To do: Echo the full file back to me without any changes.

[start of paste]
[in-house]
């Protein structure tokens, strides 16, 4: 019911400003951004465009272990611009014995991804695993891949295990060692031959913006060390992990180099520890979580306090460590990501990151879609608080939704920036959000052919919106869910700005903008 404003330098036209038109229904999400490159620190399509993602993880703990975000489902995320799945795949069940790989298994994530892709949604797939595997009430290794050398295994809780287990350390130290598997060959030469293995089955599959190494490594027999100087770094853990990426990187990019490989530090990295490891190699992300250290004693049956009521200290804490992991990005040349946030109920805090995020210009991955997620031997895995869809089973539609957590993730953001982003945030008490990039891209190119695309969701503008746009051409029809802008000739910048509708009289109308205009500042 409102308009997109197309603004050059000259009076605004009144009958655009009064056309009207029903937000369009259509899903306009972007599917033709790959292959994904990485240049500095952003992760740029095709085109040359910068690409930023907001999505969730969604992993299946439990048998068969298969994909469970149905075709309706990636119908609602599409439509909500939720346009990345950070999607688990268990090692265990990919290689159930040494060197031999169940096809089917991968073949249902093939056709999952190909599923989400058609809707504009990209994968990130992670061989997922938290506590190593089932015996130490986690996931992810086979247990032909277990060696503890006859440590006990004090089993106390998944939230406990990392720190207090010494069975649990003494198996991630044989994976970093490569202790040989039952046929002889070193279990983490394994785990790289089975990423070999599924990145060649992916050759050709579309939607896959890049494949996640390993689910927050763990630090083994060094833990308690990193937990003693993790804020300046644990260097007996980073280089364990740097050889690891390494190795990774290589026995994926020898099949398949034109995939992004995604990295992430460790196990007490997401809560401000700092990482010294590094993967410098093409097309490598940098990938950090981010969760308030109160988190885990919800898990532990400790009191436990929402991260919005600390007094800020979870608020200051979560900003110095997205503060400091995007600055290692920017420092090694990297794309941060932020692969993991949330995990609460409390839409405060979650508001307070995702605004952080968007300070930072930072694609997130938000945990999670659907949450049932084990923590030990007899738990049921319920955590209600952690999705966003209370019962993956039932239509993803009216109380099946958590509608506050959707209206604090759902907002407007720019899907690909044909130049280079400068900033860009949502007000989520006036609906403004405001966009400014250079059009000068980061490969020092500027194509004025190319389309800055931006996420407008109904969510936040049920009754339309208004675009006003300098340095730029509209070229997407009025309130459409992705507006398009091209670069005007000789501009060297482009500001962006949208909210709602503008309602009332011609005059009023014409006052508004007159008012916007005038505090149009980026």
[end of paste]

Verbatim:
[in-house]
């Protein structure tokens, strides 16, 4: 019911400003951004465009272990611009014995991804695993891949295990060692031959913006060390992990180099520890979580306090460590990501990151879609608080939704920036959000052919919106869910700005903008 404003330098036209038109229904999400490159620190399509993602993880703990975000489902995320799945795949069940790989298994994530892709949604797939595997009430290794050398295994809780287990350390130290598997060959030469293995089955599959190494490594027999100087770094853990990426990187990019490989530090990295490891190699992300250290004693049956009521200290804490992991990005040349946030109920805090995020210009991955997620031997895995869809089973539609957590993730953001982003945030008490990039891209190119695309969701503008746009051409029809802008000739910048509708009289109308205009500042 409102308009997109197309603004050059000259009076605004009144009958655009009064056309009207029903937000369009259509899903306009972007599917033709790959292959994904990485240049500095952003992760740029095709085109040359910068690409930023907001999505969730969604992993299946439990048998068969298969994909469970149905075709309706990636119908609602599409439509909500939720346009990345950070999607688990268990090692265990990919290689159930040494060197031999169940096809089917991968073949249902093939056709999952190909599923989400058609809707504009990209994968990130992670061989997922938290506590190593089932015996130490986690996931992810086979247990032909277990060696503890006859440590006990004090089993106390998944939230406990990392720190207090010494069975649990003494198996991630044989994976970093490569202790040989039952046929002889070193279990983490394994785990790289089975990423070999599924990145060649992916050759050709579309939607896959890049494949996640390993689910927050763990630090083994060094833990308690990193937990003693993790804020300046644990260097007996980073280089364990740097050889690891390494190795990774290589026995994926020898099949398949034109995939992004995604990295992430460790196990007490997401809560401000700092990482010294590094993967410098093409097309490598940098990938950090981010969760308030109160988190885990919800898990532990400790009191436990929402991260919005600390007094800020979870608020200051979560900003110095997205503060400091995007600055290692920017420092090694990297794309941060932020692969993991949330995990609460409390839409405060979650508001307070995702605004952080968007300070930072930072694609997130938000945990999670659907949450049932084990923590030990007899738990049921319920955590209600952690999705966003209370019962993956039932239509993803009216109380099946958590509608506050959707209206604090759902907002407007720019899907690909044909130049280079400068900033860009949502007000989520006036609906403004405001966009400014250079059009000068980061490969020092500027194509004025190319389309800055931006996420407008109904969510936040049920009754339309208004675009006003300098340095730029509209070229997407009025309130459409992705507006398009091209670069005007000789501009060297482009500001962006949208909210709602503008309602009332011609005059009023014409006052508004007159008012916007005038505090149009980026």